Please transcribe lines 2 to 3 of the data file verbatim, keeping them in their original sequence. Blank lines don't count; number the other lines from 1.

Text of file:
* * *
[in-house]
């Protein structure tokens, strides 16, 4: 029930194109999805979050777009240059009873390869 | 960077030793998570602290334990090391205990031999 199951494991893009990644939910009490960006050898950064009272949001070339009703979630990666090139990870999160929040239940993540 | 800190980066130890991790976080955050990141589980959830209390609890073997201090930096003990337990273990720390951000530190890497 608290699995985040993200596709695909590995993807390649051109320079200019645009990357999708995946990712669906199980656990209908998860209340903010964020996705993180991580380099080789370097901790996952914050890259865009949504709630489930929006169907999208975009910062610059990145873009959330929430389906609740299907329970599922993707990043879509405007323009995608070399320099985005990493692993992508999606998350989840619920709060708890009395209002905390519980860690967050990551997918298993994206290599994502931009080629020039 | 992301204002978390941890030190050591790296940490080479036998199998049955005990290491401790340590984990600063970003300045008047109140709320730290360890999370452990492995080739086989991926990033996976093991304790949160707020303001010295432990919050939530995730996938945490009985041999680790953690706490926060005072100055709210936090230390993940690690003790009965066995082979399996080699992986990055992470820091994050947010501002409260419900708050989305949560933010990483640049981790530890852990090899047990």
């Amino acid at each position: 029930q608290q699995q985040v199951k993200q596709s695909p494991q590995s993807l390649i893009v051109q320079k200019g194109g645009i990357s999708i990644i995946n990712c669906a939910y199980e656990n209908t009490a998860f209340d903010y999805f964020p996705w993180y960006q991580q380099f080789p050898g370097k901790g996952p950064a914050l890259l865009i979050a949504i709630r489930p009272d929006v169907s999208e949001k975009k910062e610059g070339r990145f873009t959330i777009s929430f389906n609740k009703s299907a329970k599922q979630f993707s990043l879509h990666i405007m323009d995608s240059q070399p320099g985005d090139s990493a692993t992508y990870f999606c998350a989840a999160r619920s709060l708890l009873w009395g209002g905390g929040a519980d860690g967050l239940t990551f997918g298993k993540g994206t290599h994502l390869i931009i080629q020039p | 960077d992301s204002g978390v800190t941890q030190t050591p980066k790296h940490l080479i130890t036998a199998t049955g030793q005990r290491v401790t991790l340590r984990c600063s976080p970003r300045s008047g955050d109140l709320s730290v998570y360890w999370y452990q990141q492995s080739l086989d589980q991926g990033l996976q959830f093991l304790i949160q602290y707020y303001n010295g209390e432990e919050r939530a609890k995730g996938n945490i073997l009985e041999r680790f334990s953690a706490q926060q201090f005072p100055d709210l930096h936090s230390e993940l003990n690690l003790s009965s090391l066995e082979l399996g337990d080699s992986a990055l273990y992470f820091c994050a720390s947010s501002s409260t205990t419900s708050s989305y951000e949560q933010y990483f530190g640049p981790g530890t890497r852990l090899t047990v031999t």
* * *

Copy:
């Protein structure tokens, strides 16, 4: 029930194109999805979050777009240059009873390869 | 960077030793998570602290334990090391205990031999 199951494991893009990644939910009490960006050898950064009272949001070339009703979630990666090139990870999160929040239940993540 | 800190980066130890991790976080955050990141589980959830209390609890073997201090930096003990337990273990720390951000530190890497 608290699995985040993200596709695909590995993807390649051109320079200019645009990357999708995946990712669906199980656990209908998860209340903010964020996705993180991580380099080789370097901790996952914050890259865009949504709630489930929006169907999208975009910062610059990145873009959330929430389906609740299907329970599922993707990043879509405007323009995608070399320099985005990493692993992508999606998350989840619920709060708890009395209002905390519980860690967050990551997918298993994206290599994502931009080629020039 | 992301204002978390941890030190050591790296940490080479036998199998049955005990290491401790340590984990600063970003300045008047109140709320730290360890999370452990492995080739086989991926990033996976093991304790949160707020303001010295432990919050939530995730996938945490009985041999680790953690706490926060005072100055709210936090230390993940690690003790009965066995082979399996080699992986990055992470820091994050947010501002409260419900708050989305949560933010990483640049981790530890852990090899047990």
């Amino acid at each position: 029930q608290q699995q985040v199951k993200q596709s695909p494991q590995s993807l390649i893009v051109q320079k200019g194109g645009i990357s999708i990644i995946n990712c669906a939910y199980e656990n209908t009490a998860f209340d903010y999805f964020p996705w993180y960006q991580q380099f080789p050898g370097k901790g996952p950064a914050l890259l865009i979050a949504i709630r489930p009272d929006v169907s999208e949001k975009k910062e610059g070339r990145f873009t959330i777009s929430f389906n609740k009703s299907a329970k599922q979630f993707s990043l879509h990666i405007m323009d995608s240059q070399p320099g985005d090139s990493a692993t992508y990870f999606c998350a989840a999160r619920s709060l708890l009873w009395g209002g905390g929040a519980d860690g967050l239940t990551f997918g298993k993540g994206t290599h994502l390869i931009i080629q020039p | 960077d992301s204002g978390v800190t941890q030190t050591p980066k790296h940490l080479i130890t036998a199998t049955g030793q005990r290491v401790t991790l340590r984990c600063s976080p970003r300045s008047g955050d109140l709320s730290v998570y360890w999370y452990q990141q492995s080739l086989d589980q991926g990033l996976q959830f093991l304790i949160q602290y707020y303001n010295g209390e432990e919050r939530a609890k995730g996938n945490i073997l009985e041999r680790f334990s953690a706490q926060q201090f005072p100055d709210l930096h936090s230390e993940l003990n690690l003790s009965s090391l066995e082979l399996g337990d080699s992986a990055l273990y992470f820091c994050a720390s947010s501002s409260t205990t419900s708050s989305y951000e949560q933010y990483f530190g640049p981790g530890t890497r852990l090899t047990v031999t």